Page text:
stanhoe.org is a project of the local history group Stanhoe Archive.
Webmaster (tel 01603 873386) maintains the structure of the site.
Through the stanhoe.org domain we are also able to offer free email addresses to Stanhoe residents. See the email page for details.
See this page for our policy on handling personal information.
Standards and accessibility
stanhoe.org is designed to work with all modern browsers. As it stands, the site should be fairly accessible to visually-impaired visitors, though we plan to implement a formal accessibility policy in the future.▼ Click here for more information
Flash is used only as a fallback to play streaming audio on the sound recordings pages. We offer HTML5 for audio playback and most modern browsers will take advantage of this.
Almost all pages should be valid HTML5 with CSS 2.1, plus a bit of proprietary CSS for curved boxes and drop shadows. As of November 2014 the photo gallery is not yet properly HTML5-compliant.
Pages with Google Maps or lightboxes do not yet validate as HTML5.
General site information
- Site availability is normally around 99.8%, measured on a monthly basis, but sometimes drops below 98%. We are on a cheap hosting package and there’s not much I can do about this. Almost all of our outages last less than 30 minutes, and mail is generally not affected.
- Apart from the photo gallery, the site design is not friendly to smartphones and small tablets. A responsive layout for the whole site is not likely, but in the next few months we hope to have the CSS in place to provide a better experience on small screens. At the same time we will probably get an SSL certificate.
- On modern browsers, most of the site is now working nicely. With older versions of Google Chrome we had problems with the sound recording pages.
Experience with digital image galleries▼ Click here for more information
Originally we hosted our images on the now-defunct council-funded NORCAN website. This purpose-designed system had one or two nice features, including powerful searching and the ability to set “hotspots” within images. However, it was opaque to the outside world (including Google) and did not support bulk uploads or downloads. It couldn’t import existing metadata, and didn’t store full-size images for archival purposes. It was a great example of how to waste public money failing to reinvent the wheel.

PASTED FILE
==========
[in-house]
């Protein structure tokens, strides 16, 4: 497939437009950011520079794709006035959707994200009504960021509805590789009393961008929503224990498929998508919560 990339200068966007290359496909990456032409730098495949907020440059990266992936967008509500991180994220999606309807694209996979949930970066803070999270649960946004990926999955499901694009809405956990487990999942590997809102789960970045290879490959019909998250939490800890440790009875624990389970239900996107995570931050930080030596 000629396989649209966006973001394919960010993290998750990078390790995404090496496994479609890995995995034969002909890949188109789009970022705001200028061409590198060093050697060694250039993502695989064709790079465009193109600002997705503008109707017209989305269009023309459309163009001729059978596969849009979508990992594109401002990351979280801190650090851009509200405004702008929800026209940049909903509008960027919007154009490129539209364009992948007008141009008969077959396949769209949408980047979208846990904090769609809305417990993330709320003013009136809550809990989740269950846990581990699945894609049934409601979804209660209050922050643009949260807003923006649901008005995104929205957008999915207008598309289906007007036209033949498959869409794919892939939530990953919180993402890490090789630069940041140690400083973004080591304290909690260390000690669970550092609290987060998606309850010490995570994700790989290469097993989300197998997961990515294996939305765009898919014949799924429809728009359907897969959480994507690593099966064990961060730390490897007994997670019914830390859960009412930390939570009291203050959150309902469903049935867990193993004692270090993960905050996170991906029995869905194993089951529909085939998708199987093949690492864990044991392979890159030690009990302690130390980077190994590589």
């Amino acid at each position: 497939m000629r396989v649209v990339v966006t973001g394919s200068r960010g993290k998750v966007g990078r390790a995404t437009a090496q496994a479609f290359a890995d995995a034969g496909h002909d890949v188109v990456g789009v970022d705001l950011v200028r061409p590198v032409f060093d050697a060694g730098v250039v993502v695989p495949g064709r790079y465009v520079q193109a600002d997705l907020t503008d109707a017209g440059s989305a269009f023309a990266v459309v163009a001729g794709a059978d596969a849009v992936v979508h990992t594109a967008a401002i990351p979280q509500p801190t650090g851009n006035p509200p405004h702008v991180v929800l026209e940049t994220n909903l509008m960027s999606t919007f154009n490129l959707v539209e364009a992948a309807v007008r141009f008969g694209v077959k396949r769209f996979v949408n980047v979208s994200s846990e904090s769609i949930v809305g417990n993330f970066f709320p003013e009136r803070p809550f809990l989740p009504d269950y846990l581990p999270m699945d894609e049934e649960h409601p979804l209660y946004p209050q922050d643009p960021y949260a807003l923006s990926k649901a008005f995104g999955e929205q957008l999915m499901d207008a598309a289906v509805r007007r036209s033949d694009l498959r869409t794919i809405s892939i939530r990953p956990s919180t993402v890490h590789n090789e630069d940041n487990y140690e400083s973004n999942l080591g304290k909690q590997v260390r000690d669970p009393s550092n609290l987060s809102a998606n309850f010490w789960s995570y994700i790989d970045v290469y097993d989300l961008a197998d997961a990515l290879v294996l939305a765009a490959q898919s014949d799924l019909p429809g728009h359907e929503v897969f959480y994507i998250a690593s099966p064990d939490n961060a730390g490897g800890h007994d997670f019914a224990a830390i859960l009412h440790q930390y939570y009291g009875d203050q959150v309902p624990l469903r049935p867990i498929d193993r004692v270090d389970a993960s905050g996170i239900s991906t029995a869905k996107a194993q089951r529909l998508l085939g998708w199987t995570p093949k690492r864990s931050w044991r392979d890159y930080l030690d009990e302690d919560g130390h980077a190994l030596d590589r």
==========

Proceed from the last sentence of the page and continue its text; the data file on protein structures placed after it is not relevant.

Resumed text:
So we also experimented with Google Picasa Web Albums. Thanks to the Picasa desktop software, this has good support for metadata, bulk transfers, backups and image editing. Searchability is rather poor, and the limit on the number of photos per album was a pain. The multi-user aspect is limited too: other users can upload and edit their own photos, but any particular image can only be edited by its owner.
In July 2011 we moved to a Menalto Gallery3 database on the stanhoe.org server. Gallery3 had the advantages of being simple to set up. It just about met our needs, was easy to administer, and ran happily for just over three years.
Around August 2014 the developers of Gallery3 announced that the software would no longer be maintained. We therefore migrated to Piwigo in October 2014. Piwigo is a popular replacement for Gallery3 and the move was easy. The new gallery works much better on mobile devices and gives the adminstrators more power, though the learning curve is steeper.
The ideal would be a “museum-class” CMS such as Greenstone, dspace, EPrints or Fedora Commons. This would provide better searchability and support for more types of metadata, and allow us to catalogue scanned documents as PDFs with embedded text. But they are more complex to set up, and we don’t have the expertise. The would welcome any offers of help.